Policy on awarding credit hours through coursework
Academic credit is granted by Houghton College through coursework when a student is assessed by the instructor of record as having performed academically at a passing level in the course, as guided by the grading policies of the College, and when one of the following can also be documented:
- For each credit hour, the student receives at least 15 hours (each defined as 50 minutes) of instruction. For this purpose, instruction is defined as including live or pre-recorded lectures/presentations and all directly synchronously supervised or observed time on task, whether face to face or at a distance. For each credit hour, the student also completes course-related work outside of instructional time which requires at least 30 hours of time on task for a typical student.
- For each credit hour, the student is expected to complete independent course-related work which requires at least 45 hours of time on task (as defined above).
- For each credit hour, the student is expected to complete course-related work and receives instruction (each as defined above) in any combination that sums to at least 45 hours.
Minimum expectations for time on task for various common learning activities, which have been determined through a synthesis of existing research and a review of policies at other institutions, include:
|Learning activity||Additional comments||Typical minimum time on task|
|Assigned reading||Reading rate for learning||3 minutes per page (approx. 100 words per minute)|
|Journal/personal and science lab report writing||0.5 hours per each page of writing (approximately 250 words)|
|Participation in online dialogue(s)||Asynchronous via text, audio and/or video (Synchronous time would be counted as instructional)||1 hour for 5 postings (original or in response to other posters), each of which consists of at least 5 sentences or 30 seconds of recorded material|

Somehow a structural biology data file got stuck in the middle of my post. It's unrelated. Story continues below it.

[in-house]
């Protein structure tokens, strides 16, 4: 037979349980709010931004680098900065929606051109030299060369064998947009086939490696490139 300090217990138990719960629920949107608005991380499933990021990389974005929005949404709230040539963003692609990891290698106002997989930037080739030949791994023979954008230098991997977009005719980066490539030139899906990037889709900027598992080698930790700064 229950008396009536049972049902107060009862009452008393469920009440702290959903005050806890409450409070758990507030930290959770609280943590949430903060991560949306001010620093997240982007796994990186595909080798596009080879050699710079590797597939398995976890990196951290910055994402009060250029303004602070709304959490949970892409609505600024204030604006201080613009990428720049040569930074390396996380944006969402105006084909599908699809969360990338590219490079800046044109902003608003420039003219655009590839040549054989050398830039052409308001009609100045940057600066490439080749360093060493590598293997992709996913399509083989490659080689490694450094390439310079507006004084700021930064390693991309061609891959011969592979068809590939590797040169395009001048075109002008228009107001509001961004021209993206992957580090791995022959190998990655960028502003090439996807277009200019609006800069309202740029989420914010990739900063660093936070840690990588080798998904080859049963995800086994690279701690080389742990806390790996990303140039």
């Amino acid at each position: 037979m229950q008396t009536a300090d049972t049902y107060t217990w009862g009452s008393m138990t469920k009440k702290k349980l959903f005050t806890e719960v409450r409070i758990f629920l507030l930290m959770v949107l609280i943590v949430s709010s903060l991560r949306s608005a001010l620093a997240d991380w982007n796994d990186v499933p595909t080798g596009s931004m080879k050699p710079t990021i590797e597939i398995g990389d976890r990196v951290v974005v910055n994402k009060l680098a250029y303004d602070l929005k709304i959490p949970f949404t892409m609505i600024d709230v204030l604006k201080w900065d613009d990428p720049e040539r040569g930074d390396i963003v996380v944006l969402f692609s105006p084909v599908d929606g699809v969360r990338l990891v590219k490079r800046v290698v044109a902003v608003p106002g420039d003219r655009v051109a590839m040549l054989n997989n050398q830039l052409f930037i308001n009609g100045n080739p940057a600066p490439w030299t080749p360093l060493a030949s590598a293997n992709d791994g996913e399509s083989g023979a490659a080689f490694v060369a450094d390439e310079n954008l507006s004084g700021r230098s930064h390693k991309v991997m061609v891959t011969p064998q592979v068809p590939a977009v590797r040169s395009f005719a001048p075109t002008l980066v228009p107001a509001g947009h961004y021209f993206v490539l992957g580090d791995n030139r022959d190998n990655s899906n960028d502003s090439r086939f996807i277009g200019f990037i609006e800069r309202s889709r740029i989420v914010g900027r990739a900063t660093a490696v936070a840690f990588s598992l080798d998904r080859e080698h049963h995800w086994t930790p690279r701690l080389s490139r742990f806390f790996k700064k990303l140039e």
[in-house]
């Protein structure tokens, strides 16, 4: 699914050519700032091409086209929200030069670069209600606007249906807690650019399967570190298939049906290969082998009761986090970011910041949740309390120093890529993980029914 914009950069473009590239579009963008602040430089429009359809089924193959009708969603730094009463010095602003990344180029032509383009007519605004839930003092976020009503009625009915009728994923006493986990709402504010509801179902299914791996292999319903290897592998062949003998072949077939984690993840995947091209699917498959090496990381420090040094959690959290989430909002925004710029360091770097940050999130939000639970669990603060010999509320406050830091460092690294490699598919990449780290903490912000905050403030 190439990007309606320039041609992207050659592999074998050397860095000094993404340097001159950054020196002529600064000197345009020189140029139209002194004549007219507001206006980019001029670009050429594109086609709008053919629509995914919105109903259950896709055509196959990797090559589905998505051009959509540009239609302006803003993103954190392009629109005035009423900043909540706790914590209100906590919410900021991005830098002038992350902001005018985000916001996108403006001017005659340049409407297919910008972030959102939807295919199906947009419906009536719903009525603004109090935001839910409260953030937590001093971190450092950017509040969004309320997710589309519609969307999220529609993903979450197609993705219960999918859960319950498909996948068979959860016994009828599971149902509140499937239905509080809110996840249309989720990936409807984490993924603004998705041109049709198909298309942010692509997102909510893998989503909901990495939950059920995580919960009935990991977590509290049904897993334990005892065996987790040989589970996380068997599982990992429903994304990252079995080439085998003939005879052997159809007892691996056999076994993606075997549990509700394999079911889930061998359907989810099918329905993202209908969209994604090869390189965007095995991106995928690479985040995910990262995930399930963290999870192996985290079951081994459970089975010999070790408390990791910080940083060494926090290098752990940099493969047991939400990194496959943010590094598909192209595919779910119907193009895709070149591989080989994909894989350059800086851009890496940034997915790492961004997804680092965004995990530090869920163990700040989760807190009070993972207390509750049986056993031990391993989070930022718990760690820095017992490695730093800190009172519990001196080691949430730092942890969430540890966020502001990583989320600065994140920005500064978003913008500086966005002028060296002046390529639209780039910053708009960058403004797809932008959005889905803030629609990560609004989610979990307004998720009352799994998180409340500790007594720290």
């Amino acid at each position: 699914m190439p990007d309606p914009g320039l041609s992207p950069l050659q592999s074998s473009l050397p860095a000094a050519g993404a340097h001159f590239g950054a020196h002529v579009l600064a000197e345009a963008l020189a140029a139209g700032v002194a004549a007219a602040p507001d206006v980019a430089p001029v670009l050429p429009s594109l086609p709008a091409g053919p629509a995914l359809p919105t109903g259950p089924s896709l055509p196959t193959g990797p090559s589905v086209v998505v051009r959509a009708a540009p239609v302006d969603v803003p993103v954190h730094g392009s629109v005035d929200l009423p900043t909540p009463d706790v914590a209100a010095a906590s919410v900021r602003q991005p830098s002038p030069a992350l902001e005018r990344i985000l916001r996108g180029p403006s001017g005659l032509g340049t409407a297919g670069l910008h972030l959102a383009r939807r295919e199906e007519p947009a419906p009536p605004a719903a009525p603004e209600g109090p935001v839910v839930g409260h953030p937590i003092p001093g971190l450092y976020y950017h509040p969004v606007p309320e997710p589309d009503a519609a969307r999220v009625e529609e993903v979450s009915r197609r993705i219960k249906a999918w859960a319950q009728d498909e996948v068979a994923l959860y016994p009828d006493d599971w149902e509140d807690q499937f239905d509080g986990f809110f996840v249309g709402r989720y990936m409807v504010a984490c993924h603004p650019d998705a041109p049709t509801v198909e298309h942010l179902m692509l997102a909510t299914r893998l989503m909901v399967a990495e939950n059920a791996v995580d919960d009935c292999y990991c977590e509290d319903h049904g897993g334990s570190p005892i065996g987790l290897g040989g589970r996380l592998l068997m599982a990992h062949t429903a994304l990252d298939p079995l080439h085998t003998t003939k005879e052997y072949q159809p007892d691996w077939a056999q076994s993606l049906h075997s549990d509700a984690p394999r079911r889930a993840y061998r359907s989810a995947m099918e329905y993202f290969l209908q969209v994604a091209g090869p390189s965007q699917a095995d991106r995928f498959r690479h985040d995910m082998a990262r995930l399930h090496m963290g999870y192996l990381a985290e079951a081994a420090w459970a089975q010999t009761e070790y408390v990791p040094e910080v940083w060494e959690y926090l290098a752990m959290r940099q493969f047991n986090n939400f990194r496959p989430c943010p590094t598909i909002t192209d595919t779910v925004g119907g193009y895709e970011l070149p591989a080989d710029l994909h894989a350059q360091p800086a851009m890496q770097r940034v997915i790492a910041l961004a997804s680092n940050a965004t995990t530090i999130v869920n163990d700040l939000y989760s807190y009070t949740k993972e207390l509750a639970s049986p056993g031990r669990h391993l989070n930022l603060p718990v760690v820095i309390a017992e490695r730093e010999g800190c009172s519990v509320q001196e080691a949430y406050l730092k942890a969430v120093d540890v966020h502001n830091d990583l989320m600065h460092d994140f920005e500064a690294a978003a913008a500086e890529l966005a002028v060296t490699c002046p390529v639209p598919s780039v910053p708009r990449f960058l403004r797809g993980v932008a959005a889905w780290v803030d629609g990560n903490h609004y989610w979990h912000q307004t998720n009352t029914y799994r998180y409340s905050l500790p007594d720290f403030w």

|Researched paper or presentation (live or recorded, individual or group): research component||
Supervised time would be counted as instructional
|1.5 hours per finished page or per 30 seconds of live/recorded presentation|
|Researched paper: writing/editing component||Supervised time would be counted as instructional||1.5 hours per finished page|
|Researched presentation (live or recorded, individual or group): preparation component||Script-writing, PowerPoint creation, audio/video recording, editing, and related tasks||2 hours per 30 seconds of live/recorded presentation|
|Subject-specific learning activities that clearly fall outside the categories above||See paragraph below||Designated in syllabi, based on disciplinary standards and departmental/area agreement|
For a number of learning activities, such as audio or video listening/viewing or conversational practice for language acquisition, time on task is set by the length of the assigned material itself. For active learning situations such as field experiences and internships, unsupervised time on task is normally dictated by the particular context, and must be documented in syllabi. Moreover, because specific assignments involving research, writing, creative production or skill development may vary significantly depending on subject matter and level of difficulty, instructors may also provide charts similar to the one above in individual syllabi, designating the expected time on task for each assignment. Any such designation will demonstrate conformity to accepted practice in the particular field of study and will also be consistently applied within the department or academic area. For example, for individual studio instruction in music at Houghton College, hours of academic credit are granted according to the following formulas (based on National Association of Schools of Music norms):
|Credit hours||Individual studio instruction hours||Student practice hours outside of lesson time|